Author Affiliation: Department of Surgery, University of Washington, Seattle.
The first report on a series of patients with achalasia treated using the minimally invasive approach appeared nearly 20 years ago.1 Although the operation described in that report underwent several modifications that made it more effective,2,3 the principle introduced then, minimization of access trauma, remains the same and has made surgical treatment an attractive option to patients and gastroenterologists. Dr Carter and colleagues4 now reaffirm that the operation, when performed in a center of excellence, is safe and effective and the results are durable. The information they present is more relevant today than ever, as treatments are chosen on the basis of comparative effectiveness. In that regard, the weight of the evidence today strongly favors a Heller myotomy in the management of achalasia rather than the other 3 modalities (pneumatic dilation, botulinum toxin [Botox] injection, and medical therapy).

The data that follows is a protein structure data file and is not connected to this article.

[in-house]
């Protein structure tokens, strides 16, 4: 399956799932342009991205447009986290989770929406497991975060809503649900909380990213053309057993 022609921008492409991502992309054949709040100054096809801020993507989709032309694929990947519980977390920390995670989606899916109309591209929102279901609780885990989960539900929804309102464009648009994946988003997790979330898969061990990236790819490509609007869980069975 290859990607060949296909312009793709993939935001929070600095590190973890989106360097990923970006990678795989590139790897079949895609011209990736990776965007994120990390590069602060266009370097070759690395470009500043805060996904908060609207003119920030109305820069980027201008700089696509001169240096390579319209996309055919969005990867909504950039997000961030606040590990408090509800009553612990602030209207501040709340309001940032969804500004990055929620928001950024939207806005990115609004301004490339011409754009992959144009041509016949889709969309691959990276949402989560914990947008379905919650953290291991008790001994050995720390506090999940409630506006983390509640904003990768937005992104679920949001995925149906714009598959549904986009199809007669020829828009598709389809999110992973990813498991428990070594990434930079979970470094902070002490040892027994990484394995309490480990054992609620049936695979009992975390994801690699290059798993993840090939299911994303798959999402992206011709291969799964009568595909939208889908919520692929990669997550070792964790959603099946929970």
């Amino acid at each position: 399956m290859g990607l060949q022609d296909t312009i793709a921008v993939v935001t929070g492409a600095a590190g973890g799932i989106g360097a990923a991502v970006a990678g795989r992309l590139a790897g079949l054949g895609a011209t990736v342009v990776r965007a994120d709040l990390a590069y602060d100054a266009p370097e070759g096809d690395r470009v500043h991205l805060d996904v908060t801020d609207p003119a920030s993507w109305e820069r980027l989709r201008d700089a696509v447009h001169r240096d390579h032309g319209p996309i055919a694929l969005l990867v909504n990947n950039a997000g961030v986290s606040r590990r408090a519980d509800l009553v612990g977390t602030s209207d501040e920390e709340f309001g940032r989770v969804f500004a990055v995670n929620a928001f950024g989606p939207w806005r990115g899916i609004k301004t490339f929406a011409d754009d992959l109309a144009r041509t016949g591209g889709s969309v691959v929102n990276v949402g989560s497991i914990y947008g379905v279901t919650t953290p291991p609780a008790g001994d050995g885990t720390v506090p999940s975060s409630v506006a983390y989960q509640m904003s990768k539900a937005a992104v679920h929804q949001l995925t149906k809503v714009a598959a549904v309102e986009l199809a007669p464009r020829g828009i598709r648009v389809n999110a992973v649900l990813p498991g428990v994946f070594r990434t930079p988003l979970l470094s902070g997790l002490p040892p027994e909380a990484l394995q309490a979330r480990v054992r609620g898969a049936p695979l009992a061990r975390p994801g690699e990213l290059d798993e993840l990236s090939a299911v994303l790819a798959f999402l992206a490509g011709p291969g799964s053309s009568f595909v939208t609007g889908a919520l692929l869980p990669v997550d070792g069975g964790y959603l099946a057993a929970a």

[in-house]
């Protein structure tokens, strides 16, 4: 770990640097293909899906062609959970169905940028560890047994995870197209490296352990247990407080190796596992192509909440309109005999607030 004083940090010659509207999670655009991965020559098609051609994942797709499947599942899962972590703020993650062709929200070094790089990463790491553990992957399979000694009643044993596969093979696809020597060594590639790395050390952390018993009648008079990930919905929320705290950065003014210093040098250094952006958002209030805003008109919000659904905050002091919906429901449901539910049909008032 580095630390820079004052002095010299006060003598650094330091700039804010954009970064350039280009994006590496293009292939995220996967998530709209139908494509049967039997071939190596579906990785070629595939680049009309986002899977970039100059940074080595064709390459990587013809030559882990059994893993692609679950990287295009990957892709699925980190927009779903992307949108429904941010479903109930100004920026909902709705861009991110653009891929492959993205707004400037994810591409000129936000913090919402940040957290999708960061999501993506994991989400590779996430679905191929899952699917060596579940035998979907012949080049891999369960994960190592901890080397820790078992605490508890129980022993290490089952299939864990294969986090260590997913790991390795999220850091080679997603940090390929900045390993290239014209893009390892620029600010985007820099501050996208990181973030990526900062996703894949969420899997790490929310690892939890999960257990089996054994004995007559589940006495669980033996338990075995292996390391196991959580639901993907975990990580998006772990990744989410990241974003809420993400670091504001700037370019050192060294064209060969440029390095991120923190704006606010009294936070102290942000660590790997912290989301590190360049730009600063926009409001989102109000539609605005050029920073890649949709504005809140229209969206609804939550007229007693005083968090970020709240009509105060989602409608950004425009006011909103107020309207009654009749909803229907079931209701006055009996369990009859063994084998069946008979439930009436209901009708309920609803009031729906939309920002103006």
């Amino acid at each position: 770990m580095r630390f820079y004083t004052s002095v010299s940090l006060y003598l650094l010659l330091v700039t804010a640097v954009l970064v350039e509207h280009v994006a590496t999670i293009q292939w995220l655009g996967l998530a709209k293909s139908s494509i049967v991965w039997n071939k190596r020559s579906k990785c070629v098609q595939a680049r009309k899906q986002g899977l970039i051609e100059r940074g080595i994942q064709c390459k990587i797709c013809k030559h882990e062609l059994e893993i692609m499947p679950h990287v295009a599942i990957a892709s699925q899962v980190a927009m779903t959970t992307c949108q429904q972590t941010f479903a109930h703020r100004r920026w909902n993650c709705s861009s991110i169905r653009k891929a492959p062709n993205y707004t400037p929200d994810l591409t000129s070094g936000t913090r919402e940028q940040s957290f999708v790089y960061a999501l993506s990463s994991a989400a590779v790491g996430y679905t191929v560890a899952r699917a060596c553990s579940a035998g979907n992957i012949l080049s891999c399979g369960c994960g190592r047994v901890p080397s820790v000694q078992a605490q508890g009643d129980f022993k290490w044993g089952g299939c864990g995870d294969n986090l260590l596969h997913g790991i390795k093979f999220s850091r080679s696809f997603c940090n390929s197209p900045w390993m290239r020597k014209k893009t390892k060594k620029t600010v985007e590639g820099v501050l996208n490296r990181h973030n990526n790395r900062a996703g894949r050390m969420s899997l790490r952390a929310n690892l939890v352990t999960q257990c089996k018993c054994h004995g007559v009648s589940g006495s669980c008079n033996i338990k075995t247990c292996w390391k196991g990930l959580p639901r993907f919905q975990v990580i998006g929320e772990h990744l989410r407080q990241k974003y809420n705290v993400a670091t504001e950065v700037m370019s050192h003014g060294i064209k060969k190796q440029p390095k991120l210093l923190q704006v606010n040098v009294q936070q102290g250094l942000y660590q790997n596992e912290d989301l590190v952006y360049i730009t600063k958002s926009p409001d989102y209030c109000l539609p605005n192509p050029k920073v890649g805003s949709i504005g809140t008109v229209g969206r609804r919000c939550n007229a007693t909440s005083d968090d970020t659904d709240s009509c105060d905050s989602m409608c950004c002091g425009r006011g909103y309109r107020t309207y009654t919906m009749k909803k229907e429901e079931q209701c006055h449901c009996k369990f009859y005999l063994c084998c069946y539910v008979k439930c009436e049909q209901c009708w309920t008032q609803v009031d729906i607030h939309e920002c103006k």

Pellegrini CA. Surgery for Achalasia: Is This as Good as It Gets?Comment on “Predictors of Long-term Outcome After Laparoscopic Esophagomyotomy and Dor Fundoplication for Achalasia”. Arch Surg. 2011;146(9):1028. doi:10.1001/archsurg.2011.207
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